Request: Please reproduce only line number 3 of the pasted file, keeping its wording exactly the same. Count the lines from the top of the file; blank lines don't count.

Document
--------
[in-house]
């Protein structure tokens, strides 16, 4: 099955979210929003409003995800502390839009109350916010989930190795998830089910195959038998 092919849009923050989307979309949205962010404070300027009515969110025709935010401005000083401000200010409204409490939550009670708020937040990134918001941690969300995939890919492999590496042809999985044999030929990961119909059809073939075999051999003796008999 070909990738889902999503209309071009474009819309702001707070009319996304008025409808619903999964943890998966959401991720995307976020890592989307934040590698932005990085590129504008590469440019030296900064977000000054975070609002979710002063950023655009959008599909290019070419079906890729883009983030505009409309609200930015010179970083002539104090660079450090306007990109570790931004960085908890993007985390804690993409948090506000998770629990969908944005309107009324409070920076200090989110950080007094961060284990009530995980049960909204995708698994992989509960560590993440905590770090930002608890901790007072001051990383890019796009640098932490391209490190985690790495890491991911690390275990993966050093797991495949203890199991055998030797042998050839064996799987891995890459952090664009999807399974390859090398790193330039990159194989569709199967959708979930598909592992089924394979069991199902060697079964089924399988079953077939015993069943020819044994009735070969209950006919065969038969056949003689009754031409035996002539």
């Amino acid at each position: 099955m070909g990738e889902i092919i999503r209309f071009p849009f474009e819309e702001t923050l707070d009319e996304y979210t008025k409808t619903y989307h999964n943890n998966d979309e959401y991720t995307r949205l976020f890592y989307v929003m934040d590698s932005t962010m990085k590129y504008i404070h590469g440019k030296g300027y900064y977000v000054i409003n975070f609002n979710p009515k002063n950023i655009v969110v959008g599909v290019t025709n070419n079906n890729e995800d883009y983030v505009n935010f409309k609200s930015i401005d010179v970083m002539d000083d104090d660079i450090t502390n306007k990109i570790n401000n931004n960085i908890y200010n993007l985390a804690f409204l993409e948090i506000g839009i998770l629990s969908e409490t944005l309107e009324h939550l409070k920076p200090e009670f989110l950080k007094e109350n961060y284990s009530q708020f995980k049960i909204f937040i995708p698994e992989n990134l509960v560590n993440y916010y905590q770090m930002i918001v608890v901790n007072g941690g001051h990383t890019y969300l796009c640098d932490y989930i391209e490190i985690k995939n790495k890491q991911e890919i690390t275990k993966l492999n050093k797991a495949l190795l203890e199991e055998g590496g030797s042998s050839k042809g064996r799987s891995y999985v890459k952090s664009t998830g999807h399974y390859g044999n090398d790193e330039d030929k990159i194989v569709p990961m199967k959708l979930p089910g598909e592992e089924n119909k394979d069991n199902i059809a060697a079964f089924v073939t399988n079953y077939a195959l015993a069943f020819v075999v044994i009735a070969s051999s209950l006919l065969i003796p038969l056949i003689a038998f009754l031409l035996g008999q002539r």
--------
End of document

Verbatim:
């Amino acid at each position: 099955m070909g990738e889902i092919i999503r209309f071009p849009f474009e819309e702001t923050l707070d009319e996304y979210t008025k409808t619903y989307h999964n943890n998966d979309e959401y991720t995307r949205l976020f890592y989307v929003m934040d590698s932005t962010m990085k590129y504008i404070h590469g440019k030296g300027y900064y977000v000054i409003n975070f609002n979710p009515k002063n950023i655009v969110v959008g599909v290019t025709n070419n079906n890729e995800d883009y983030v505009n935010f409309k609200s930015i401005d010179v970083m002539d000083d104090d660079i450090t502390n306007k990109i570790n401000n931004n960085i908890y200010n993007l985390a804690f409204l993409e948090i506000g839009i998770l629990s969908e409490t944005l309107e009324h939550l409070k920076p200090e009670f989110l950080k007094e109350n961060y284990s009530q708020f995980k049960i909204f937040i995708p698994e992989n990134l509960v560590n993440y916010y905590q770090m930002i918001v608890v901790n007072g941690g001051h990383t890019y969300l796009c640098d932490y989930i391209e490190i985690k995939n790495k890491q991911e890919i690390t275990k993966l492999n050093k797991a495949l190795l203890e199991e055998g590496g030797s042998s050839k042809g064996r799987s891995y999985v890459k952090s664009t998830g999807h399974y390859g044999n090398d790193e330039d030929k990159i194989v569709p990961m199967k959708l979930p089910g598909e592992e089924n119909k394979d069991n199902i059809a060697a079964f089924v073939t399988n079953y077939a195959l015993a069943f020819v075999v044994i009735a070969s051999s209950l006919l065969i003796p038969l056949i003689a038998f009754l031409l035996g008999q002539r």